I found this to be fascinating, and invaluable, in enabling me to place where different structures are, and where they are in relation to each other. With the best will in the world, and even with what must be one of the best ‘eyes’ for archaeology, as evidenced by site Director Nick Card, it is hard to work it all out, and envision it. As one of my sisters said to me “But Bernie, it’s just a load of old stones.” From the air, that load of old stones takes shape more clearly.
This piece by Sigurd Towrie is something to hold on to, and refer to again and again, as the work develops.
From big over-views, Sigurd homes in on details – the presence of pumice at the Ness…. https://www.nessofbrodgar.co.uk/focus-on-finds-pumice/ . Maybe a bit of a niche interest!
He includes pieces about wonderful axe-heads, mace heads and other shaped stones found at the Ness. I have my own photos of some of these, and will present you with a few of my favourites –
The first, has to be what I refer to as the Extra-Ordinary-A-Symmetrical-Six-Knobber, because – that’s what it is…..
What I call the Sky Stone, because it reminds me of a summer sky….
And a nice piece of Banded Gneiss – OK – I couldn’t resist that…….
There have been some absolute beauties discovered at the Ness – beauties of shape and colour. Banded, clear, coloured, cloudy sky – and – will there be more to come? I bet there will.
I won’t even start on the wonderful mini series on the pottery by the ceramics expert at the Ness, Roy Towers……..
So much has been found, and items in Sigurd’s dig diary take us through the possible methods of production, as well as the varied shapes and styles of decoration.
Then, there are the bones – animal and human – which have been discovered at the Ness, and what they can potentially tell us about the life and ceremonies of the folk of that time.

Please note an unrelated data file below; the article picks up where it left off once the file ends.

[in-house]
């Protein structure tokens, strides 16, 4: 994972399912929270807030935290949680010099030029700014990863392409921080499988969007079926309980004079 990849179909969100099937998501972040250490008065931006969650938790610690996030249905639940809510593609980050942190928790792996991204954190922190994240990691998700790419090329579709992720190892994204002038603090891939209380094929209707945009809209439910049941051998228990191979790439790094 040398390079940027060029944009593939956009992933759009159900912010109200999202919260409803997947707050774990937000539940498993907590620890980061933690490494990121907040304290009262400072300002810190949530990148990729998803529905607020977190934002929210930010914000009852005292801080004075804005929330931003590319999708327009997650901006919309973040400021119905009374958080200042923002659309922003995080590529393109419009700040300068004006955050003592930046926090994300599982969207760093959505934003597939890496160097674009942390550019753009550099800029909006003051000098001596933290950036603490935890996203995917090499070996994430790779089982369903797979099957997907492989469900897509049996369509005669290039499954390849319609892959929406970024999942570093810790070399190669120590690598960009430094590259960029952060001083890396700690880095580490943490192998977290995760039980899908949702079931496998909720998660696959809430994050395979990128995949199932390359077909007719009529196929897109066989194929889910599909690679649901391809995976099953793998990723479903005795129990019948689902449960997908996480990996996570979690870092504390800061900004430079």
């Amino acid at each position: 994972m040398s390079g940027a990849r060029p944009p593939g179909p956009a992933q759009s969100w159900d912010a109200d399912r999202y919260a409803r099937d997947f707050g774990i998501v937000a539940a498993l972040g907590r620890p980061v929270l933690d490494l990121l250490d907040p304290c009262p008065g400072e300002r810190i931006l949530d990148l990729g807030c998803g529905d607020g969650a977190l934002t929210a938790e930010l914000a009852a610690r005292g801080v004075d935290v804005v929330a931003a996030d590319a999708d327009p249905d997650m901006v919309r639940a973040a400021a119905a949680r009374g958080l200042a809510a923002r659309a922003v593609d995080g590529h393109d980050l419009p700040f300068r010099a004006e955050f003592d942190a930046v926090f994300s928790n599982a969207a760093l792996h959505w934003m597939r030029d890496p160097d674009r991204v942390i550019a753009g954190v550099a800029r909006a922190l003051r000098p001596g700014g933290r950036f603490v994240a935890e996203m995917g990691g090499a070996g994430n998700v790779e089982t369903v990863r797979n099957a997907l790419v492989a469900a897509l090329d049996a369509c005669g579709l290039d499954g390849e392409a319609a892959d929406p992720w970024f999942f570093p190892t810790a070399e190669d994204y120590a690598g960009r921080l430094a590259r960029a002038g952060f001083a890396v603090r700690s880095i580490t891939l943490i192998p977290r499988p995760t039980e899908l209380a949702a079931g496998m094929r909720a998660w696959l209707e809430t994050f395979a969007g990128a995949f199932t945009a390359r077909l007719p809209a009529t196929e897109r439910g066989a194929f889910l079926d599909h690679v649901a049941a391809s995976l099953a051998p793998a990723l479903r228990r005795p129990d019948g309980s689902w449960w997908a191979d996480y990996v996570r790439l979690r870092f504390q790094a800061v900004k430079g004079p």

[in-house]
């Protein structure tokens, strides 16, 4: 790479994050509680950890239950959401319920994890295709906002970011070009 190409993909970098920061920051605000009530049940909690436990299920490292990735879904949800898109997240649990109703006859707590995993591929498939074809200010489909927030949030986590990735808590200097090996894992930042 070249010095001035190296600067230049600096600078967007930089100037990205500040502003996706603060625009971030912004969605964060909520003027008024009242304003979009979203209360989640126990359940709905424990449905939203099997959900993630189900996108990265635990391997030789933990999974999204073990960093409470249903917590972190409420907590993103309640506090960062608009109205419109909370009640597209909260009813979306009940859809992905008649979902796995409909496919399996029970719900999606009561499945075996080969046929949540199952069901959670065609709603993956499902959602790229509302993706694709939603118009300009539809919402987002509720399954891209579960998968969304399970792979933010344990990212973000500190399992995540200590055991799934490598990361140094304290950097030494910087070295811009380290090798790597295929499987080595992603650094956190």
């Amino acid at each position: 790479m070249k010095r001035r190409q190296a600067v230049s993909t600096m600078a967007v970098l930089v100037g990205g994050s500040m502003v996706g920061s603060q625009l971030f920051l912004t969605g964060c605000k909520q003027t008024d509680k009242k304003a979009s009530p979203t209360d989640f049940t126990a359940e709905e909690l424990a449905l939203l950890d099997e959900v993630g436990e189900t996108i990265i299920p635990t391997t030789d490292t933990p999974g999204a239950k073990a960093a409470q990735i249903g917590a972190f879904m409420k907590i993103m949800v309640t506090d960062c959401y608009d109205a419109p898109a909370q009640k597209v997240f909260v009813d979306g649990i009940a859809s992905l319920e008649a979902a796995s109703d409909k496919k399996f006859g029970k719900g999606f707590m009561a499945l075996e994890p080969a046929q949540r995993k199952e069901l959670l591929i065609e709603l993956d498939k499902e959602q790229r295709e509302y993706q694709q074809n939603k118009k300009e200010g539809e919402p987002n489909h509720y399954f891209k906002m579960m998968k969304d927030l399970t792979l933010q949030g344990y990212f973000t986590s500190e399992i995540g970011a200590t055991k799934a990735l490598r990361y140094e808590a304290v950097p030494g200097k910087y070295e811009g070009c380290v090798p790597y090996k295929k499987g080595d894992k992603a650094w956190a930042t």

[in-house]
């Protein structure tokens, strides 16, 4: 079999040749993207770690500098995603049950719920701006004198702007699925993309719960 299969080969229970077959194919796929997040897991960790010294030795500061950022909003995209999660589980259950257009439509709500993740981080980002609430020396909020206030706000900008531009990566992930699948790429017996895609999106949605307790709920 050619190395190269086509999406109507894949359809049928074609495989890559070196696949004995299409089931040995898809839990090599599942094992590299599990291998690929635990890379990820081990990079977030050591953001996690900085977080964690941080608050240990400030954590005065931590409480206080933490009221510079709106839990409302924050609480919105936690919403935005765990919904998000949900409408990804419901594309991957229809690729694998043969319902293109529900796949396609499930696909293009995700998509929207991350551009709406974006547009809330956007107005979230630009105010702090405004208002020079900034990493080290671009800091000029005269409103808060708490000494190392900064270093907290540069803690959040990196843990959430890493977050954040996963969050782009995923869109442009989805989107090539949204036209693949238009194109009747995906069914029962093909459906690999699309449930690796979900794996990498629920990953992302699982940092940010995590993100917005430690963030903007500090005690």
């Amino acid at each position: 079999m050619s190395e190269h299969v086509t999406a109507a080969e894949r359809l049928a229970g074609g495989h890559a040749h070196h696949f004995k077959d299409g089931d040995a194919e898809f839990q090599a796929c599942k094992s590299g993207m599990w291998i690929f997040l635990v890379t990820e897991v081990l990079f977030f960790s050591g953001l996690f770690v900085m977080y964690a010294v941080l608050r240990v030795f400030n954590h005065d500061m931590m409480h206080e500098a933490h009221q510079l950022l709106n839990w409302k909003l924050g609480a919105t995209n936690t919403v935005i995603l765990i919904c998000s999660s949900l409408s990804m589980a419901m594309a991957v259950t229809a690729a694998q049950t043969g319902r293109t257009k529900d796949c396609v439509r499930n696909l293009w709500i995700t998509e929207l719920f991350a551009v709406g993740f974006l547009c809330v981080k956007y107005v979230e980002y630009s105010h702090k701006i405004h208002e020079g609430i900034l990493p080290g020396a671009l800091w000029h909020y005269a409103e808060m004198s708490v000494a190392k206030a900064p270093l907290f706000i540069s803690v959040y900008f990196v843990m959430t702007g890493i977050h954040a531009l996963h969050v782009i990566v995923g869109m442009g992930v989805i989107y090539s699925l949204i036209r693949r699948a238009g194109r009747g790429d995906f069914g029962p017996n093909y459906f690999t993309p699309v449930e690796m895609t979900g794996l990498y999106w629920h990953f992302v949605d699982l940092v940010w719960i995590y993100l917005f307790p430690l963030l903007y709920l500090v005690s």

If you’d like to read more of Sigurd’s dig diary for 2020, it starts here……. https://www.nessofbrodgar.co.uk/no-excavation-but-dig-diary-dusted-off-for-2020/
If you’re interested in the dig, generally, you could have a look at the Ness of Brodgar Trust website https://www.nessofbrodgar.co.uk/trust/ , and, while you’re there, if you’d like to donate to help to ensure that the exploration of this extra-ordinary site can continue – that would be A GOOD THING!
It remains for me to propose a vote of thanks to Sigurd Towrie for having the idea of putting this dig diary together, and then for taking all the time and trouble which it must have taken, to actually put it together, and present us with so much archaeological food for thought, in a time of famine.
The ’feast’ at the Ness should continue next year. Meanwhile, to help to tide us over there will be two new volumes coming out this year
A major interim monograph ‘The Ness of Brodgar: as it stands’ due out in December – a richly illustrated and detailed summary of the all the work done to date with contributions by many of the specialists involved.
but before that in September Landscapes Revealed: Remote Sensing Across the Heart of Neolithic Orkney World Heritage Site that details a programme of geophysical and related survey across an area between Skara Brae and Maeshowe – including the geophysics done at the Ness